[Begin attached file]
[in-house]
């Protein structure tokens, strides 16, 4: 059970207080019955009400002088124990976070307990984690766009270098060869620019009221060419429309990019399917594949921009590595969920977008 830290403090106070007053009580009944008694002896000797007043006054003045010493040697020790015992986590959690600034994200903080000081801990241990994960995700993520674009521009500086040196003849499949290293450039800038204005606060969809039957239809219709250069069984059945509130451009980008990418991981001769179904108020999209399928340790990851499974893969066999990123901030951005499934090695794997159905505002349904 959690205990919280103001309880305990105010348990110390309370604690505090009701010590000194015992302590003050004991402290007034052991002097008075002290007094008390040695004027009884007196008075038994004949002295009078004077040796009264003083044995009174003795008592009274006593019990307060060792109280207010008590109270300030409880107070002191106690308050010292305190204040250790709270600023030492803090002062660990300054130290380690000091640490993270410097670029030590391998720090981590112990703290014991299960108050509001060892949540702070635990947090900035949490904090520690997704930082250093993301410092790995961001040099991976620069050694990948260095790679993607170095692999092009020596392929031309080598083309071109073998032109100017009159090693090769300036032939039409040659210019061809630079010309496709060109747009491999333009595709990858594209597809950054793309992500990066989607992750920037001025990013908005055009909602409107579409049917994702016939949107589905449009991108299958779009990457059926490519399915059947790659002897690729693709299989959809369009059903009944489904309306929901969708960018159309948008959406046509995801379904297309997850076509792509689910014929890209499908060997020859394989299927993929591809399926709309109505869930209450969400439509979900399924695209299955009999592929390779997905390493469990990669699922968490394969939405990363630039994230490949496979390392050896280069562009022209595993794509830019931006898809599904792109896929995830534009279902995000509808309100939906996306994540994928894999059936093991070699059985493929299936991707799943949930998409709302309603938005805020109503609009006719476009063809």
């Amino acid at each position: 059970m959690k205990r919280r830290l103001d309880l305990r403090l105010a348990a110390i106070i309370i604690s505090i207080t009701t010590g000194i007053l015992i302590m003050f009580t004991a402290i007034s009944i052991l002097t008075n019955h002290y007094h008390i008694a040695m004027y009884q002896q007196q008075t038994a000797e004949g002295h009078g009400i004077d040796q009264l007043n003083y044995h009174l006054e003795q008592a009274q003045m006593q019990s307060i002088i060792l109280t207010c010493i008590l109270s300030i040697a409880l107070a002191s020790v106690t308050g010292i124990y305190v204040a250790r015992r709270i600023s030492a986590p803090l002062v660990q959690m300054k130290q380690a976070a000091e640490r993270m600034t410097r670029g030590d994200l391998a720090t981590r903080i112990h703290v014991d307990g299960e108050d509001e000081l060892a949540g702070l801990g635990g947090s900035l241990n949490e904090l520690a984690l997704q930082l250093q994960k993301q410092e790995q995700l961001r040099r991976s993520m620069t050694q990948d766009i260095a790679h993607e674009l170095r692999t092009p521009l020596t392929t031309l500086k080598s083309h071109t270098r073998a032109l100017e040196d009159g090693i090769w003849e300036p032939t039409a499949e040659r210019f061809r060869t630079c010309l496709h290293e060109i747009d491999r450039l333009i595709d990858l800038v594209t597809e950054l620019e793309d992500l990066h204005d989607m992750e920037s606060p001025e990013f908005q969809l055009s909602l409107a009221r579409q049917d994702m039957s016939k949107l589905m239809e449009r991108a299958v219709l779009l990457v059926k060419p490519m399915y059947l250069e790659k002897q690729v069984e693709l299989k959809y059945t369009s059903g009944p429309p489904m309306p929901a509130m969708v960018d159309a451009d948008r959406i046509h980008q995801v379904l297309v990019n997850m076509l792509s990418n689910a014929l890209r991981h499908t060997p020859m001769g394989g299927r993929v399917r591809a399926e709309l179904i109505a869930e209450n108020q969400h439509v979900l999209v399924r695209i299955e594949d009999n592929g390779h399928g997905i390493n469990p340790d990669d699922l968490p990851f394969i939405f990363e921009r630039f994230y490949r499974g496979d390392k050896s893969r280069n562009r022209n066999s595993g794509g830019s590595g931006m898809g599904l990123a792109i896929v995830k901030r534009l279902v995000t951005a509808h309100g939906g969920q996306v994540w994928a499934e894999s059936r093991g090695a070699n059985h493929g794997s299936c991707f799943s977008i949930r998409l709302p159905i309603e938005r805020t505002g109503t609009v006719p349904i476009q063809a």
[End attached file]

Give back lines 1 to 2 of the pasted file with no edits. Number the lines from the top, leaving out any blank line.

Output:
[in-house]
């Protein structure tokens, strides 16, 4: 059970207080019955009400002088124990976070307990984690766009270098060869620019009221060419429309990019399917594949921009590595969920977008 830290403090106070007053009580009944008694002896000797007043006054003045010493040697020790015992986590959690600034994200903080000081801990241990994960995700993520674009521009500086040196003849499949290293450039800038204005606060969809039957239809219709250069069984059945509130451009980008990418991981001769179904108020999209399928340790990851499974893969066999990123901030951005499934090695794997159905505002349904 959690205990919280103001309880305990105010348990110390309370604690505090009701010590000194015992302590003050004991402290007034052991002097008075002290007094008390040695004027009884007196008075038994004949002295009078004077040796009264003083044995009174003795008592009274006593019990307060060792109280207010008590109270300030409880107070002191106690308050010292305190204040250790709270600023030492803090002062660990300054130290380690000091640490993270410097670029030590391998720090981590112990703290014991299960108050509001060892949540702070635990947090900035949490904090520690997704930082250093993301410092790995961001040099991976620069050694990948260095790679993607170095692999092009020596392929031309080598083309071109073998032109100017009159090693090769300036032939039409040659210019061809630079010309496709060109747009491999333009595709990858594209597809950054793309992500990066989607992750920037001025990013908005055009909602409107579409049917994702016939949107589905449009991108299958779009990457059926490519399915059947790659002897690729693709299989959809369009059903009944489904309306929901969708960018159309948008959406046509995801379904297309997850076509792509689910014929890209499908060997020859394989299927993929591809399926709309109505869930209450969400439509979900399924695209299955009999592929390779997905390493469990990669699922968490394969939405990363630039994230490949496979390392050896280069562009022209595993794509830019931006898809599904792109896929995830534009279902995000509808309100939906996306994540994928894999059936093991070699059985493929299936991707799943949930998409709302309603938005805020109503609009006719476009063809």